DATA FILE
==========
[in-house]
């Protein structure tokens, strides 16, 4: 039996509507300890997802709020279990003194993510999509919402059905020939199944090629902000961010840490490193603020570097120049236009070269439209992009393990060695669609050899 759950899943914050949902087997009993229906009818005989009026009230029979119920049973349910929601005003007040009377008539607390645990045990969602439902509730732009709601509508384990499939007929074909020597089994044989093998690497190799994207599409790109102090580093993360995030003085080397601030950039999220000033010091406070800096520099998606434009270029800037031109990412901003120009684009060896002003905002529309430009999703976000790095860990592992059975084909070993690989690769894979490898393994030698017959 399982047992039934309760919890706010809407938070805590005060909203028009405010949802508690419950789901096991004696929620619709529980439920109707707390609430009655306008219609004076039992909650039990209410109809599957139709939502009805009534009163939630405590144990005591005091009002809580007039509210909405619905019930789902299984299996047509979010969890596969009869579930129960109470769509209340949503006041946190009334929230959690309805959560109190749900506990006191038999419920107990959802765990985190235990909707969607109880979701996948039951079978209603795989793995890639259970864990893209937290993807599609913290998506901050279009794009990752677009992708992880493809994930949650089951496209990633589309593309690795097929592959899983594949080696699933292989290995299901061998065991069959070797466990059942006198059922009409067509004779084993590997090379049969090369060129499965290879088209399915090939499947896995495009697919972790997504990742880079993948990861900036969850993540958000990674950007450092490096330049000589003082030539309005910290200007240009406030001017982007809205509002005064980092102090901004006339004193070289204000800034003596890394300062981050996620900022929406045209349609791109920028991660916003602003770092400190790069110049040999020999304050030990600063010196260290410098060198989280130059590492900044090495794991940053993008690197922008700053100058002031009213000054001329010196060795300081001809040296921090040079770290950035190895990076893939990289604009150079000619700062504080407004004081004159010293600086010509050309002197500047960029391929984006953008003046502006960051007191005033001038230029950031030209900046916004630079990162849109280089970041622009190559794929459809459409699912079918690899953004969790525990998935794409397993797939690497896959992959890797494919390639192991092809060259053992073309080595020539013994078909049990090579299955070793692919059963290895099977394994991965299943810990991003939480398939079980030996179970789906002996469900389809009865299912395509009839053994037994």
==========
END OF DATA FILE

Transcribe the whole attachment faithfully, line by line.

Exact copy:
[in-house]
């Protein structure tokens, strides 16, 4: 039996509507300890997802709020279990003194993510999509919402059905020939199944090629902000961010840490490193603020570097120049236009070269439209992009393990060695669609050899 759950899943914050949902087997009993229906009818005989009026009230029979119920049973349910929601005003007040009377008539607390645990045990969602439902509730732009709601509508384990499939007929074909020597089994044989093998690497190799994207599409790109102090580093993360995030003085080397601030950039999220000033010091406070800096520099998606434009270029800037031109990412901003120009684009060896002003905002529309430009999703976000790095860990592992059975084909070993690989690769894979490898393994030698017959 399982047992039934309760919890706010809407938070805590005060909203028009405010949802508690419950789901096991004696929620619709529980439920109707707390609430009655306008219609004076039992909650039990209410109809599957139709939502009805009534009163939630405590144990005591005091009002809580007039509210909405619905019930789902299984299996047509979010969890596969009869579930129960109470769509209340949503006041946190009334929230959690309805959560109190749900506990006191038999419920107990959802765990985190235990909707969607109880979701996948039951079978209603795989793995890639259970864990893209937290993807599609913290998506901050279009794009990752677009992708992880493809994930949650089951496209990633589309593309690795097929592959899983594949080696699933292989290995299901061998065991069959070797466990059942006198059922009409067509004779084993590997090379049969090369060129499965290879088209399915090939499947896995495009697919972790997504990742880079993948990861900036969850993540958000990674950007450092490096330049000589003082030539309005910290200007240009406030001017982007809205509002005064980092102090901004006339004193070289204000800034003596890394300062981050996620900022929406045209349609791109920028991660916003602003770092400190790069110049040999020999304050030990600063010196260290410098060198989280130059590492900044090495794991940053993008690197922008700053100058002031009213000054001329010196060795300081001809040296921090040079770290950035190895990076893939990289604009150079000619700062504080407004004081004159010293600086010509050309002197500047960029391929984006953008003046502006960051007191005033001038230029950031030209900046916004630079990162849109280089970041622009190559794929459809459409699912079918690899953004969790525990998935794409397993797939690497896959992959890797494919390639192991092809060259053992073309080595020539013994078909049990090579299955070793692919059963290895099977394994991965299943810990991003939480398939079980030996179970789906002996469900389809009865299912395509009839053994037994």